There are several ways to find a book in the library. Searches default to a Title search. Other options are found in the dropdown menu that says Title on the Search the Catalog page.
- KEYWORD -searches for your term or terms in the title, author, subject, and notes fields. The library catalog automatically inserts AND between your terms, for ex. California painting
- TITLE - select this option if you know the title (Default)
- AUTHOR - use this option when looking for books by a particular author. Remember: last name first, for ex. Miller, Stanley.
- SUBJECT - use this option when searching for items on a particular topic. Remember: broad term first, for ex. United States--history
- HINTS - when searching Capitalization - Enter a search in either upper or lower case. Punctuation - Apostrophes are ignored, such as O'dell and Odell. All other punctuation marks are treated like space. USA, U.S.A., are treated alike. AND & -- Get the same results. Truncation - Always right truncation.
Keywords search these fields:
- Subject headings
- Content notes - which includes titles of short stories, songs, and other useful information.
- When searching a title, the word "and" is the same as "&".
- Capitalization does not matter.
- Punctuation is ignored, i.e. U.S.A. is treated the same as USA.
- When searching for an author, use last name, then first name.
- AND is automatically added between all words, just like searching the internet.
- Example: hotels Chicago. This searches every occurrence of both words.
- To search a phrase, add quotation marks.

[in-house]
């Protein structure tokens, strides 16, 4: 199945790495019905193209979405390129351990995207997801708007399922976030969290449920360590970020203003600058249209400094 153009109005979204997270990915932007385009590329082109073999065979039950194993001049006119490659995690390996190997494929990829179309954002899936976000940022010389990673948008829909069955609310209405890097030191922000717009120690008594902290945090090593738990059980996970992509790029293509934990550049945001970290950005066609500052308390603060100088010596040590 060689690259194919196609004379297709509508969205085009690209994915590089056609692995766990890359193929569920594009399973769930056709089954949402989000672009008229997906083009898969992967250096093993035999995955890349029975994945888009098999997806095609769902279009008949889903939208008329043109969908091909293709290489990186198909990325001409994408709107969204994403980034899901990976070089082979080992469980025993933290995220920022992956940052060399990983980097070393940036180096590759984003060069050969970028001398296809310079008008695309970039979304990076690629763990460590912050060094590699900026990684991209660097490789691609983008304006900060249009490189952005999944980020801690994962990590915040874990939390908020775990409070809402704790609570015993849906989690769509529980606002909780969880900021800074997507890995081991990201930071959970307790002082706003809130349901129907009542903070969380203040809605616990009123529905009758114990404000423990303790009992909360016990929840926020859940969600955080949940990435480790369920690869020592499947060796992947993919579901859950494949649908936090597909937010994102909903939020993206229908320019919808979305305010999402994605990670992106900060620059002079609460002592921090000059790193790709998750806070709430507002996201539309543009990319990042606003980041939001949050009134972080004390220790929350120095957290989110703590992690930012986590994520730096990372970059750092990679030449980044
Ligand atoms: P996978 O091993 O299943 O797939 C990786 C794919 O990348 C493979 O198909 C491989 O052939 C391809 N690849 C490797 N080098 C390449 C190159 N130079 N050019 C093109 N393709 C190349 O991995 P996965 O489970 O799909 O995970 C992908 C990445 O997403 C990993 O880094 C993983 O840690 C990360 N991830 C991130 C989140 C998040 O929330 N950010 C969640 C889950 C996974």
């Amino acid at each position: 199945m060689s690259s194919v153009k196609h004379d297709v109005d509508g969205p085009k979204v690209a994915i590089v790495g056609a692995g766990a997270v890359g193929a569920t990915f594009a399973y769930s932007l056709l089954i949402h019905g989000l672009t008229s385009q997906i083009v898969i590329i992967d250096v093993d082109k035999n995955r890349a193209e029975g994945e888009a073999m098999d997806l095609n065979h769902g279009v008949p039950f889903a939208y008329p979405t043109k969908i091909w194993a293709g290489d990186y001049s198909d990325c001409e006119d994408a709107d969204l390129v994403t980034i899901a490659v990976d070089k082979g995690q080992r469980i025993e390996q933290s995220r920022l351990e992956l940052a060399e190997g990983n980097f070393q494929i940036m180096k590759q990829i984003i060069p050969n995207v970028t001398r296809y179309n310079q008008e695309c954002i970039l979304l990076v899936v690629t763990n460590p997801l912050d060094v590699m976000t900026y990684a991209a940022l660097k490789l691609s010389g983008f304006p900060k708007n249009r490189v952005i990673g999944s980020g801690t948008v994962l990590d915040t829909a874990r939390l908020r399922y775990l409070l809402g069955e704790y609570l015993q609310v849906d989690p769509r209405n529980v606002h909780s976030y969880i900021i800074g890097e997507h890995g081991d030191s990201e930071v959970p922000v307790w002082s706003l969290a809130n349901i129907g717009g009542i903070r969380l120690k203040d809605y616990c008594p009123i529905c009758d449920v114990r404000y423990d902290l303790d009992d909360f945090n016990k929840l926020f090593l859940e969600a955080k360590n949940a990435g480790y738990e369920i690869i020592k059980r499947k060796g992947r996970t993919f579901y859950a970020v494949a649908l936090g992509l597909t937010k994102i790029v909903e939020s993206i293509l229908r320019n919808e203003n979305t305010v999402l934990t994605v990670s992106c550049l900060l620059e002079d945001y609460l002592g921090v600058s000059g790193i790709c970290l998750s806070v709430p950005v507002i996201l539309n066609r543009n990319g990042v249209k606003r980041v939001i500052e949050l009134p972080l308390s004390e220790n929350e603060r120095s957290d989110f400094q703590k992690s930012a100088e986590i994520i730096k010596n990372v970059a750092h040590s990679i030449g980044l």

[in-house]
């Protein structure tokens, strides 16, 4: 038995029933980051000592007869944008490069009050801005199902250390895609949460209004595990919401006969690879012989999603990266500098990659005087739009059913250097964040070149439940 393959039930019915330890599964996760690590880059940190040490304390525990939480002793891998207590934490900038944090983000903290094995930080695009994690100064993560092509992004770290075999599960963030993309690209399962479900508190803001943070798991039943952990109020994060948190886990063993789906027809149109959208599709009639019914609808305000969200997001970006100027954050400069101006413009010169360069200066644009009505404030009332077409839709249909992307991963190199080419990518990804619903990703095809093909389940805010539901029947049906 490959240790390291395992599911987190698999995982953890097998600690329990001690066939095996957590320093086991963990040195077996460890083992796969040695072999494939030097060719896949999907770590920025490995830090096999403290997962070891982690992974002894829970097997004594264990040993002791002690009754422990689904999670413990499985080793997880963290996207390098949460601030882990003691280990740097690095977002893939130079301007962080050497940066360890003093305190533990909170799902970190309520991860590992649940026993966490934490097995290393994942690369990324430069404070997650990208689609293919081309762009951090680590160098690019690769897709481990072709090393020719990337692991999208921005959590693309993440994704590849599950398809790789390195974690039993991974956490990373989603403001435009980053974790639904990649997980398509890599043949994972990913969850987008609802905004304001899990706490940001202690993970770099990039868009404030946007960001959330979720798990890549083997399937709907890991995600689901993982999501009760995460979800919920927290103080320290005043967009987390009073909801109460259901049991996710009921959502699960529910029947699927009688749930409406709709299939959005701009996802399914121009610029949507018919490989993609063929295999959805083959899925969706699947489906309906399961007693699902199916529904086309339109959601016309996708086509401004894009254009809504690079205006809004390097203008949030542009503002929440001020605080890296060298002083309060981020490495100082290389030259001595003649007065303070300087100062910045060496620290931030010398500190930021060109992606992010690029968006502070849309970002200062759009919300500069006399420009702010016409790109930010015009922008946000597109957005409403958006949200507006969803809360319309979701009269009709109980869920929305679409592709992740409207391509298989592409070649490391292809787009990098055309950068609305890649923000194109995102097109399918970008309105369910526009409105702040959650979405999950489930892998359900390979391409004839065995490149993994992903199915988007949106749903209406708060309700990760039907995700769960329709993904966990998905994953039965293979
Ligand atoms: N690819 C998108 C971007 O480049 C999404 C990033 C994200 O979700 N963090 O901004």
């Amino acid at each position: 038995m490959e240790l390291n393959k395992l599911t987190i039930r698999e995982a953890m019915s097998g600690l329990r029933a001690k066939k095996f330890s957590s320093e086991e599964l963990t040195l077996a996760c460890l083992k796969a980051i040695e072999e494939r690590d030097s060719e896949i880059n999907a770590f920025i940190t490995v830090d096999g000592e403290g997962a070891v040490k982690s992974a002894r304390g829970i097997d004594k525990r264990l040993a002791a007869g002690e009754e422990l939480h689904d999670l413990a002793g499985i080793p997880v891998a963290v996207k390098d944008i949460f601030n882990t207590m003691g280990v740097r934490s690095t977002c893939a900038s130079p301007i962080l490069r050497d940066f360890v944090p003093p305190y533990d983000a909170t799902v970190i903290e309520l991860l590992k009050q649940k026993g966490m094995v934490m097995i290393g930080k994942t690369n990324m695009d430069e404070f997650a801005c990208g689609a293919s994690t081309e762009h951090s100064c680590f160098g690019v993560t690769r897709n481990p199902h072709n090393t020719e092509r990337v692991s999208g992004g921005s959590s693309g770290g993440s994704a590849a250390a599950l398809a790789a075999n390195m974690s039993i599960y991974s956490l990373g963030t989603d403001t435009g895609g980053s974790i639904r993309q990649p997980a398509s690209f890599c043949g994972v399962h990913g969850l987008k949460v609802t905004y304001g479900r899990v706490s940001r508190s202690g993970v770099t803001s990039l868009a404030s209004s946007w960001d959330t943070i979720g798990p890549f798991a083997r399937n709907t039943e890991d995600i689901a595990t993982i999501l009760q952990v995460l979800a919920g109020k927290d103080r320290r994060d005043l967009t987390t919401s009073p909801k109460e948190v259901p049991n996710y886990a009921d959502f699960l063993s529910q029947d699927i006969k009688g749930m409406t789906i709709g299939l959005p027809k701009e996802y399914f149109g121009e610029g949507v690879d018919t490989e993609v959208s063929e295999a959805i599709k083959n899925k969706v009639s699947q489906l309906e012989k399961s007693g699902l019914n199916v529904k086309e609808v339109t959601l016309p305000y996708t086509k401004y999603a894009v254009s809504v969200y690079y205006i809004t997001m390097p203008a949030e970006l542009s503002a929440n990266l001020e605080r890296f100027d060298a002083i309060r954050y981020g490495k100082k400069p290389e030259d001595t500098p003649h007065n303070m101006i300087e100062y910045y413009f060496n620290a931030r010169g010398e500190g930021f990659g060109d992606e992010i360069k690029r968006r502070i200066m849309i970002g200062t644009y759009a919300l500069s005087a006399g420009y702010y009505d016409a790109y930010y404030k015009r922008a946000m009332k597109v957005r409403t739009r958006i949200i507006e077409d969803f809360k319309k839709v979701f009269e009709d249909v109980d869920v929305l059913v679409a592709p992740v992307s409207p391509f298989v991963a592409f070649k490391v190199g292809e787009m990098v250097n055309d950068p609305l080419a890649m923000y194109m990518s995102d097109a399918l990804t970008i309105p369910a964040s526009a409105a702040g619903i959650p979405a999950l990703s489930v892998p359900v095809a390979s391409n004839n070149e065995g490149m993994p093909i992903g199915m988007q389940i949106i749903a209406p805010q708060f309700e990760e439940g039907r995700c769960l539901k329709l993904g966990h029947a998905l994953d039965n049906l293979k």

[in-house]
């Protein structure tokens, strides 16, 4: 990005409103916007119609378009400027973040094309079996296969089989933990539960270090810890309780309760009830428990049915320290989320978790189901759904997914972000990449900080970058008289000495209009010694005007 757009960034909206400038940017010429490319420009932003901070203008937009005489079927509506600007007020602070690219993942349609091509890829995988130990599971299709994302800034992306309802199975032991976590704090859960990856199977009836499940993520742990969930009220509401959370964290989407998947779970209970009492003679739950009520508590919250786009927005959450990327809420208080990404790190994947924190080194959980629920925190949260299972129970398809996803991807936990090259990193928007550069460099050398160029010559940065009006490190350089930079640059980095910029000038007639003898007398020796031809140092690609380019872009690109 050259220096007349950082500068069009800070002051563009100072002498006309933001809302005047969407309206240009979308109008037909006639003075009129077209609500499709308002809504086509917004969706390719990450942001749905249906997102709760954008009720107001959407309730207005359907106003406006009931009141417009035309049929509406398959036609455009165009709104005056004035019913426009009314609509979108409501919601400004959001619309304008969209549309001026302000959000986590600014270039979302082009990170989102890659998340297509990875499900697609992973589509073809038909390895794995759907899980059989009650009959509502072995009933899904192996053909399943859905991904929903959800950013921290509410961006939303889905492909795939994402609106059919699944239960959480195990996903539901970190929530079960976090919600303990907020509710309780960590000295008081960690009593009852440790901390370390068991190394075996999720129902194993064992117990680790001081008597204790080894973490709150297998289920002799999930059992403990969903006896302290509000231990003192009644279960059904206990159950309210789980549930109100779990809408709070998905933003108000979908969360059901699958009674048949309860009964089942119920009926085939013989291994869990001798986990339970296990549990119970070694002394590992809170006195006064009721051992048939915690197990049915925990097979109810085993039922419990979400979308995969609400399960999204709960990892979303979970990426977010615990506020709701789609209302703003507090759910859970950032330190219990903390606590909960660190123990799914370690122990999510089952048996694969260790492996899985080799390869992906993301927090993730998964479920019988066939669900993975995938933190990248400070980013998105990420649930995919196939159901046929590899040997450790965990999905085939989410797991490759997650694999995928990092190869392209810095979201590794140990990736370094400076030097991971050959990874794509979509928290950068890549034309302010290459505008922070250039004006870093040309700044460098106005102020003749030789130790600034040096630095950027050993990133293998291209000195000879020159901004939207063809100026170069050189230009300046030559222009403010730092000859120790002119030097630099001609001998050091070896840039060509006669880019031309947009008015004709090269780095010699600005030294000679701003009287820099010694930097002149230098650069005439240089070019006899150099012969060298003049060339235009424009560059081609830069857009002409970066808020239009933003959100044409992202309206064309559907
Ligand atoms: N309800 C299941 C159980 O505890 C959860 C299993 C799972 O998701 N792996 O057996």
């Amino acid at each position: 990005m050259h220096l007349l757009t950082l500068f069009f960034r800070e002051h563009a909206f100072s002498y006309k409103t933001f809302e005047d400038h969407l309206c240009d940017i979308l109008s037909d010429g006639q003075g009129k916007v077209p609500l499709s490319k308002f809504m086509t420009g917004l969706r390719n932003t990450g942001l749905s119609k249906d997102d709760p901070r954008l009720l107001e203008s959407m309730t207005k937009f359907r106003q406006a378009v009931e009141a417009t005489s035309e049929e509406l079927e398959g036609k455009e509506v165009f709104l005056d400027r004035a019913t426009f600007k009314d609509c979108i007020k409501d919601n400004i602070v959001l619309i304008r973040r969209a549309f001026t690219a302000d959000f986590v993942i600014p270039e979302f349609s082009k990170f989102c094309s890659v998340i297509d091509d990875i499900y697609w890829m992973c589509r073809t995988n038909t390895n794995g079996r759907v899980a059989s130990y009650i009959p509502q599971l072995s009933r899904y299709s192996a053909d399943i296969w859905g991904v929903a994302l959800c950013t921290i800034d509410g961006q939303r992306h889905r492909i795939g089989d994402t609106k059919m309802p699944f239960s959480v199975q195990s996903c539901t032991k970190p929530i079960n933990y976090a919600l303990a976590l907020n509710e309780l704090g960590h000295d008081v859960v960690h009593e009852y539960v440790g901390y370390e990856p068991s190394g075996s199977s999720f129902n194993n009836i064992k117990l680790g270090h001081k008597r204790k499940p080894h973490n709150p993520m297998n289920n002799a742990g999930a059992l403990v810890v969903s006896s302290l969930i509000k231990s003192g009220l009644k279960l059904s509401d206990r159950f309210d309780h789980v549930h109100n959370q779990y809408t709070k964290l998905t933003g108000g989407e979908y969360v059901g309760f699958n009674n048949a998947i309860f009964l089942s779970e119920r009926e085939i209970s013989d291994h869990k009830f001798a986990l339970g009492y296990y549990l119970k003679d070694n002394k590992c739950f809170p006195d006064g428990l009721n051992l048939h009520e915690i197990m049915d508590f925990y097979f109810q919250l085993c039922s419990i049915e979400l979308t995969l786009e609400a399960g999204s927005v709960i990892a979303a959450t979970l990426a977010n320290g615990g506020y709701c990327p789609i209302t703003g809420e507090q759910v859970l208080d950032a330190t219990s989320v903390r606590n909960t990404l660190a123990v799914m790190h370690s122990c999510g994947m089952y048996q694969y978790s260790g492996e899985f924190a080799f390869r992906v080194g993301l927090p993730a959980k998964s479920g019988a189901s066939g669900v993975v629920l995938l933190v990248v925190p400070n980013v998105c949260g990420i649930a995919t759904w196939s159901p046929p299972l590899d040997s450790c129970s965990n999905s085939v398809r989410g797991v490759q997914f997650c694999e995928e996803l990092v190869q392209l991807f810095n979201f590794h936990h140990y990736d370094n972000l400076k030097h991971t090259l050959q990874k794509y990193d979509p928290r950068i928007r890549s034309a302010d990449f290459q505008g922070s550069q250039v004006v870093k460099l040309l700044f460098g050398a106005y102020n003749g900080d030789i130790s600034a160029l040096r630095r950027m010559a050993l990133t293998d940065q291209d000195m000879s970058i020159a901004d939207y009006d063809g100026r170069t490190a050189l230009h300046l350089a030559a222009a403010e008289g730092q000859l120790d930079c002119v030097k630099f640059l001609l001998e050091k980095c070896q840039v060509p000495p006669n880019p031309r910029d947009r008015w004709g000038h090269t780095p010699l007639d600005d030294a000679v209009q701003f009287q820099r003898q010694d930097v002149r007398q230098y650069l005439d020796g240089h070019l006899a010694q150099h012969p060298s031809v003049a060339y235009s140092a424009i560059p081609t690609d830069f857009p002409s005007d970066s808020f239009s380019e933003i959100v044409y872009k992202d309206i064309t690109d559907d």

- Phrase search "United States Supreme Count"
- This will omit specific words and can be very helpful.
- Example: mouse and not computer will return the animal, not a computer "mouse"
- This specifies multiple words in any field.
- Example: clothing or apparel will return either term.
- Note: this search is helpful when you are not certain which term is used.
- Words may be right-hand truncated using an asterisk.
- Use a single asterisk * to truncate from 1 to 5 characters.
- Use a double asterisk ** for open ended truncation.
- Example: environment* would return environment as well as environmental.
- You may also use a question mark ('?') to replace a single character anywhere within a word, such as wom?n.
- Use within # to specify the # of words that you want to separate the search terms.
- Example: America within 3 economy would return records that had the word "America" listed within 3 words of "economy"
- Use near to specify words close to each other in any order. Note, that this is the same as within 10.
- Example: California near art* will return records that have California listed near art or artists.
- The Advanced Search page is actually quite simple and allows you to enter multiple search terms in the boxes.
- This is helpful when you want to link terms together.
- Note the pull down menu on the right - you can choose AND, AND NOT, OR, NEAR.
- It is especially helpful when searching for specific languages or material types.
Finding Media in the Classic Catalog
- Click on the Advanced Keyword Search link under More Searches pull-down menu.
- Type in your search terms and scroll down.
- Note that you can link phrases together using quotes, ex: "Italian cooking".
- From the Material Type drop-down menu, click on the down arrow and select the desired format.
- Click on the submit button.
- Example: to find Harry Potter DVDs, type in Harry Potter in the search box and under material type, choose DVD. This will return all of the Harry Potter DVDs.